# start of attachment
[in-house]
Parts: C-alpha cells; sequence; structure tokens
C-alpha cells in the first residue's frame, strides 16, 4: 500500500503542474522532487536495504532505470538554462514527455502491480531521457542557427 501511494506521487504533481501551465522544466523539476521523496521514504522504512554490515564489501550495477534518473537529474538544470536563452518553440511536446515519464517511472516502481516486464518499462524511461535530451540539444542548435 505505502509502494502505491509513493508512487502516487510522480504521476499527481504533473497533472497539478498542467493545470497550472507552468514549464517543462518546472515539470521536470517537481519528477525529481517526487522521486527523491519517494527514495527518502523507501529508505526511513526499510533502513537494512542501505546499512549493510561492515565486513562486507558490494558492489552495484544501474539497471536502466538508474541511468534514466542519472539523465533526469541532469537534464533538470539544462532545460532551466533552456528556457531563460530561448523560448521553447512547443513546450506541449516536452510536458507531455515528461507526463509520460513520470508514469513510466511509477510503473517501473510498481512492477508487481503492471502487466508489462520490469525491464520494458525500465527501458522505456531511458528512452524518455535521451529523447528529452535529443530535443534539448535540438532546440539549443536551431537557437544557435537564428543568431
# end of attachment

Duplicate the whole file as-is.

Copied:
[in-house]
Parts: C-alpha cells; sequence; structure tokens
C-alpha cells in the first residue's frame, strides 16, 4: 500500500503542474522532487536495504532505470538554462514527455502491480531521457542557427 501511494506521487504533481501551465522544466523539476521523496521514504522504512554490515564489501550495477534518473537529474538544470536563452518553440511536446515519464517511472516502481516486464518499462524511461535530451540539444542548435 505505502509502494502505491509513493508512487502516487510522480504521476499527481504533473497533472497539478498542467493545470497550472507552468514549464517543462518546472515539470521536470517537481519528477525529481517526487522521486527523491519517494527514495527518502523507501529508505526511513526499510533502513537494512542501505546499512549493510561492515565486513562486507558490494558492489552495484544501474539497471536502466538508474541511468534514466542519472539523465533526469541532469537534464533538470539544462532545460532551466533552456528556457531563460530561448523560448521553447512547443513546450506541449516536452510536458507531455515528461507526463509520460513520470508514469513510466511509477510503473517501473510498481512492477508487481503492471502487466508489462520490469525491464520494458525500465527501458522505456531511458528512452524518455535521451529523447528529452535529443530535443534539448535540438532546440539549443536551431537557437544557435537564428543568431